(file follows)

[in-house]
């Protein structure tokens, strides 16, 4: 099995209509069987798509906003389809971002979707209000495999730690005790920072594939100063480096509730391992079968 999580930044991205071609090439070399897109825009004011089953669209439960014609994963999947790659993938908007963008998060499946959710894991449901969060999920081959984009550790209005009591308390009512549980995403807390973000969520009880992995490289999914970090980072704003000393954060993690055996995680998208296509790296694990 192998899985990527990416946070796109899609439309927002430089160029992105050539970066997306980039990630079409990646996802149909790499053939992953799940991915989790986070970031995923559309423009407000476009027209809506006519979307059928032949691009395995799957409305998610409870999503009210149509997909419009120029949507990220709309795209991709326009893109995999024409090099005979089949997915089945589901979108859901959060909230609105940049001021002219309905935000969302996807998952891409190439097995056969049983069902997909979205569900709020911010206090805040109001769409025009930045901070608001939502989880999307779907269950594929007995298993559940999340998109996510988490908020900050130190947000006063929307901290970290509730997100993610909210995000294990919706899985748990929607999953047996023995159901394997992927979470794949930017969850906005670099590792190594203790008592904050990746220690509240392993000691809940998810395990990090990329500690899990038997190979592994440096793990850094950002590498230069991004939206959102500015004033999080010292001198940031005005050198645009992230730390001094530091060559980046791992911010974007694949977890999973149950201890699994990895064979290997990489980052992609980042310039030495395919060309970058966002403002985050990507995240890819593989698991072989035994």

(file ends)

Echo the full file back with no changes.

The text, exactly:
[in-house]
């Protein structure tokens, strides 16, 4: 099995209509069987798509906003389809971002979707209000495999730690005790920072594939100063480096509730391992079968 999580930044991205071609090439070399897109825009004011089953669209439960014609994963999947790659993938908007963008998060499946959710894991449901969060999920081959984009550790209005009591308390009512549980995403807390973000969520009880992995490289999914970090980072704003000393954060993690055996995680998208296509790296694990 192998899985990527990416946070796109899609439309927002430089160029992105050539970066997306980039990630079409990646996802149909790499053939992953799940991915989790986070970031995923559309423009407000476009027209809506006519979307059928032949691009395995799957409305998610409870999503009210149509997909419009120029949507990220709309795209991709326009893109995999024409090099005979089949997915089945589901979108859901959060909230609105940049001021002219309905935000969302996807998952891409190439097995056969049983069902997909979205569900709020911010206090805040109001769409025009930045901070608001939502989880999307779907269950594929007995298993559940999340998109996510988490908020900050130190947000006063929307901290970290509730997100993610909210995000294990919706899985748990929607999953047996023995159901394997992927979470794949930017969850906005670099590792190594203790008592904050990746220690509240392993000691809940998810395990990090990329500690899990038997190979592994440096793990850094950002590498230069991004939206959102500015004033999080010292001198940031005005050198645009992230730390001094530091060559980046791992911010974007694949977890999973149950201890699994990895064979290997990489980052992609980042310039030495395919060309970058966002403002985050990507995240890819593989698991072989035994």